By Susan Redden
Globe Staff Writer
JOPLIN, Mo. —
Those in the area who know state Sen. Ron Richard, R-Joplin, won’t be surprised at how the former Joplin mayor was described in a St. Louis Post-Dispatch article about his selection as the new Senate majority floor leader.
A column by Virginia Young, Jefferson City bureau chief for the Post-Dispatch, noted that Richard “is known for being accessible and unpretentious.”
She quoted state Sen. John Lamping, R-Ladue, who said members of the Senate Republican caucus “just felt that people have tremendous confidence in Ron.”
“They don’t think he can be influenced, he’s open to everybody’s ideas and they trust him, inherently,” Lamping said. “And he’s for the team, and the team has to do better.”
Gary Burton, a longtime local legislator who now is a lobbyist, noted that Richard was asked by the Republican caucus leadership to run for the job rather than having to campaign for it.
“It’s the first time I’ve seen them actually go recruit someone they want,” Burton said. “It shows the respect his fellow senators have for him. They believe he can get the job done and not be sidetracked.”
Burton said he didn’t disagree, adding, “Ron can be very focused.”
Senate and House leaders for several years have made job creation the top priority of legislative sessions, but for the most part they have been unable to agree on measures to bring more jobs to the state. Job creation has been a priority of Richard’s since he was first elected to the Missouri House in 2002 and even before, when he was Joplin mayor and was involved in attracting a number of new businesses to the area. Before being elected speaker of the House in 2008, he was chairman of the House Committee on Job Creation and Economic Development. In the Senate, he is vice chairman of the Jobs, Economic Development and Local Government Committee.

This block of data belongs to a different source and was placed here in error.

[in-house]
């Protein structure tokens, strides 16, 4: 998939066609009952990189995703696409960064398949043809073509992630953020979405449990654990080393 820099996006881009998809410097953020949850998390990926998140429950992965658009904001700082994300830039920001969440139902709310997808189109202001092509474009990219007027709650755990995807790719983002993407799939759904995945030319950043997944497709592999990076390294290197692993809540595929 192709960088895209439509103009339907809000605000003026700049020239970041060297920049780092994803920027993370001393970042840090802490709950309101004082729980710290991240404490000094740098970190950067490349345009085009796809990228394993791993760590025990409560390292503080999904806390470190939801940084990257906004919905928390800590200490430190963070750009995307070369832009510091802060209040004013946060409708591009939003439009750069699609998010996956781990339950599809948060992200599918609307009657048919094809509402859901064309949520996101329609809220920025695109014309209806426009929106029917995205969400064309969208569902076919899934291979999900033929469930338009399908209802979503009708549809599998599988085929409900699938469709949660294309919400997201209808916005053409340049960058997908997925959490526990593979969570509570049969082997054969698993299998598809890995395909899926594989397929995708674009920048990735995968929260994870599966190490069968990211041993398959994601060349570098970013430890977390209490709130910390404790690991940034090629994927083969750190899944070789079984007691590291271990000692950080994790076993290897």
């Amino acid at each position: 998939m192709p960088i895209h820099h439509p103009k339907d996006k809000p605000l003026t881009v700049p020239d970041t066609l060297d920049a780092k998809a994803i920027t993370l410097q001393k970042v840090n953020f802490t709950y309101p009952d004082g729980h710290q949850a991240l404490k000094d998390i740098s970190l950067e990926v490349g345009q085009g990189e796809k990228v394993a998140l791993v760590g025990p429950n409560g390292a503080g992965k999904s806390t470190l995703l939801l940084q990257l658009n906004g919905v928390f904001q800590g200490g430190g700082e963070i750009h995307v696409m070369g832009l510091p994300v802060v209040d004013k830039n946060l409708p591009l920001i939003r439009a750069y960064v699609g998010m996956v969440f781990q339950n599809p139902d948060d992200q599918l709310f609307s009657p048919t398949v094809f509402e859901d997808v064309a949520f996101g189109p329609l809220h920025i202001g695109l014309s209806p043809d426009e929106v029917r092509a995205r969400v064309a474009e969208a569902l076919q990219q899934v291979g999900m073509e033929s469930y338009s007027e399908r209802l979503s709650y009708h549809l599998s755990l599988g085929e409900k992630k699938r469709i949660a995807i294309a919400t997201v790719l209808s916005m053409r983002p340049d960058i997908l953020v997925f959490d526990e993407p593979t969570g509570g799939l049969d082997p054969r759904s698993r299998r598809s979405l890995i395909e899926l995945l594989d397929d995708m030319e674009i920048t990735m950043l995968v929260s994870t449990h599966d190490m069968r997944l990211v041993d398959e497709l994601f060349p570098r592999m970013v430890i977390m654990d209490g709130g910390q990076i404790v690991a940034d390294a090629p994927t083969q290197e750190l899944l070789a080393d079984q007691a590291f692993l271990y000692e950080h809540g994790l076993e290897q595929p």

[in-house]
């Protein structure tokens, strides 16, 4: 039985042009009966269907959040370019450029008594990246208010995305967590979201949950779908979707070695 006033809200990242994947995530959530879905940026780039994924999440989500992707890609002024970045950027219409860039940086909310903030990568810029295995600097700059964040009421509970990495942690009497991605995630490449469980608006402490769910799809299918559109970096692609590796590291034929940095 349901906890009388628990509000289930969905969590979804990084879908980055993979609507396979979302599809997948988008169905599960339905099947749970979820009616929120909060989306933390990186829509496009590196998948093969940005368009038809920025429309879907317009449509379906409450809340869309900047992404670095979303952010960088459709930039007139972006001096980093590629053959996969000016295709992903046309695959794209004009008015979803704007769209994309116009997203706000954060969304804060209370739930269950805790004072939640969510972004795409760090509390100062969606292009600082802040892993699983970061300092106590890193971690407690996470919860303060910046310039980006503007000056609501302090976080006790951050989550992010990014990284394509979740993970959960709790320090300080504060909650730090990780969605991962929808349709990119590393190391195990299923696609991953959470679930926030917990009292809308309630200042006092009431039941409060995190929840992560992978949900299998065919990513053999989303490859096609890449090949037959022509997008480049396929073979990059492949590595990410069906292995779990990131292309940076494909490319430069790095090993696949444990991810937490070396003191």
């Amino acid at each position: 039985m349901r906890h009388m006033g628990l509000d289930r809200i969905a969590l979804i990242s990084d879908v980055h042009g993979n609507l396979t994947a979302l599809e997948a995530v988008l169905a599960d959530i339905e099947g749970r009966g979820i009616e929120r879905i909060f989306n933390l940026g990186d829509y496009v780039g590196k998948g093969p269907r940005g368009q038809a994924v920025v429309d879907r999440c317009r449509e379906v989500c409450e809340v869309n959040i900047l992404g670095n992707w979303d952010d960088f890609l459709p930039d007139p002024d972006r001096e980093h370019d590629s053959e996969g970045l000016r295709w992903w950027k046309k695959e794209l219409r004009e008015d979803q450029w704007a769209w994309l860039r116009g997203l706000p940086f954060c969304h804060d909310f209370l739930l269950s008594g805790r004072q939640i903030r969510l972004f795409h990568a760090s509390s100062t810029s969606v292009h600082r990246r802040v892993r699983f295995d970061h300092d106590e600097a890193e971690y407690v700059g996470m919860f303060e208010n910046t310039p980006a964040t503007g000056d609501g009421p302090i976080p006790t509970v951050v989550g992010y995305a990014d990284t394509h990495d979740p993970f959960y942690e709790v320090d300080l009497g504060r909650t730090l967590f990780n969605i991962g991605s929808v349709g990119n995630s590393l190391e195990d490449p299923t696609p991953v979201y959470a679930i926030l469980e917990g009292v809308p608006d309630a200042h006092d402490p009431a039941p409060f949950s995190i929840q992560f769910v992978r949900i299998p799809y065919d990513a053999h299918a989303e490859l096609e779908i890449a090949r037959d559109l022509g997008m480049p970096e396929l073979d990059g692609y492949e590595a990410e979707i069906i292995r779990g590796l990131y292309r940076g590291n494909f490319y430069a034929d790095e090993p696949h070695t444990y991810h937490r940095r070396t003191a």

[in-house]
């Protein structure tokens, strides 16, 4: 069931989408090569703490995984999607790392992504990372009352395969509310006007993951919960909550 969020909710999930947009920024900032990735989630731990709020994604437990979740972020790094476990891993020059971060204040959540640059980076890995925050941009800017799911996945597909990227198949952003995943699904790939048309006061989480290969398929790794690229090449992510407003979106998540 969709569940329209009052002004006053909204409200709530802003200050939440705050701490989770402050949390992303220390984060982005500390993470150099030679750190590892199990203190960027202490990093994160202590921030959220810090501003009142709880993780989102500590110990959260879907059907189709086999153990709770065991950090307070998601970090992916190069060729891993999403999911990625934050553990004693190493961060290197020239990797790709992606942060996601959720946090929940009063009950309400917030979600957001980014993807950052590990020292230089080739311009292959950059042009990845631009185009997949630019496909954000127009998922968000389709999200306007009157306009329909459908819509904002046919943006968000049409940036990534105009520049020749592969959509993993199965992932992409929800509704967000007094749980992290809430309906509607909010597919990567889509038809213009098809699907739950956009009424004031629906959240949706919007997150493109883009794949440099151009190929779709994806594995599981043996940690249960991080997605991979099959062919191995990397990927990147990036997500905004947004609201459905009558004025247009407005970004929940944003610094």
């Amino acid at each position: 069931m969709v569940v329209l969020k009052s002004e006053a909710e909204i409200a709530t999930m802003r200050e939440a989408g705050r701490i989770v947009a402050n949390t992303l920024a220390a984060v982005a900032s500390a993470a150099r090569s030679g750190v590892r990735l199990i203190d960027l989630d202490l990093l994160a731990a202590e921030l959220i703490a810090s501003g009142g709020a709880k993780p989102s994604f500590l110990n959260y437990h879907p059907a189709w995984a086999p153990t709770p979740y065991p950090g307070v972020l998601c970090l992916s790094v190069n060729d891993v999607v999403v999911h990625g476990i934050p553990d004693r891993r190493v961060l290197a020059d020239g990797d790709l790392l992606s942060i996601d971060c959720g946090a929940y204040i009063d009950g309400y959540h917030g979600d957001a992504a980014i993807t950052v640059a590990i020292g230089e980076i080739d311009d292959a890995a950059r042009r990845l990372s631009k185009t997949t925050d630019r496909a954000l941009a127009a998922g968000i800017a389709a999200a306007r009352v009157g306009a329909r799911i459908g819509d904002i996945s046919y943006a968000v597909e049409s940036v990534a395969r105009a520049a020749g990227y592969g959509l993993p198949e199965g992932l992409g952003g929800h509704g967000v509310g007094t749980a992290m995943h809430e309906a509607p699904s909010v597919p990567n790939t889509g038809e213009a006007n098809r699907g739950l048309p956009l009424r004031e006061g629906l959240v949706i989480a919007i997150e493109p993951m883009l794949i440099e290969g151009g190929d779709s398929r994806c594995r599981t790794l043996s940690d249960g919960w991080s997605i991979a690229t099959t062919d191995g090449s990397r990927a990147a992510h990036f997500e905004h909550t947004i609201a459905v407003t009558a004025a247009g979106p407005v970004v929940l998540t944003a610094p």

He also has accompanied governors — both Democratic and Republican — on prospecting trips aimed at bringing more jobs to the state.
More leadership posts
U.S. Sen. Roy Blunt, R-Mo., on Wednesday was re-elected as vice chairman of the Senate Republican Conference. Blunt was nominated by Sen. Jeff Sessions, of Alabama.
“Our nation is facing critical challenges today,” Blunt said in a statement. “I will continue to work with my colleagues at the leadership table to advance pro-growth, pro-jobs policies in the United States Senate to help jump start our economy and put more people back to work.”
Blunt was county clerk in Greene County, then served eight years as Missouri secretary of state. Before running for the Senate two years ago, he served 14 years in the U.S. House, where he also held leadership positions.
U.S. Sen. Jerry Moran of Kansas was selected as chairman of the National Republican Senatorial Committee, which oversees fundraising for U.S. Senate candidates. Moran was elected to the Senate in 2010, and he served in the U.S. House for 14 years before that.
In the House, U.S. Rep. Lynn Jenkins of Kansas was elected as vice chairwoman of the House Republican Conference, which is the media arm of the House Republicans. Jenkins previously was Kansas state treasurer.
Both Moran and Jenkins served previously as Kansas legislators.
Apparently calendars are not my strong suit. I’d like to argue that the mistake occurred because the date was many years before my birth. Alas, no.
A Neosho reader called to remind me that Democrat Charlie Brown’s tenure as representative of Missouri’s 7th District in the U.S. House was in the Eisenhower administration — not the Kennedy administration as I reported last week. Brown was succeeded by a continuous line of Republicans starting in 1961, which was the beginning of the Kennedy administration.
SUSAN REDDEN is a staff writer for the Globe. She can be reached at email@example.com or 417-623-3480, ext. 7258. Follow her on Twitter @Susan_Redden.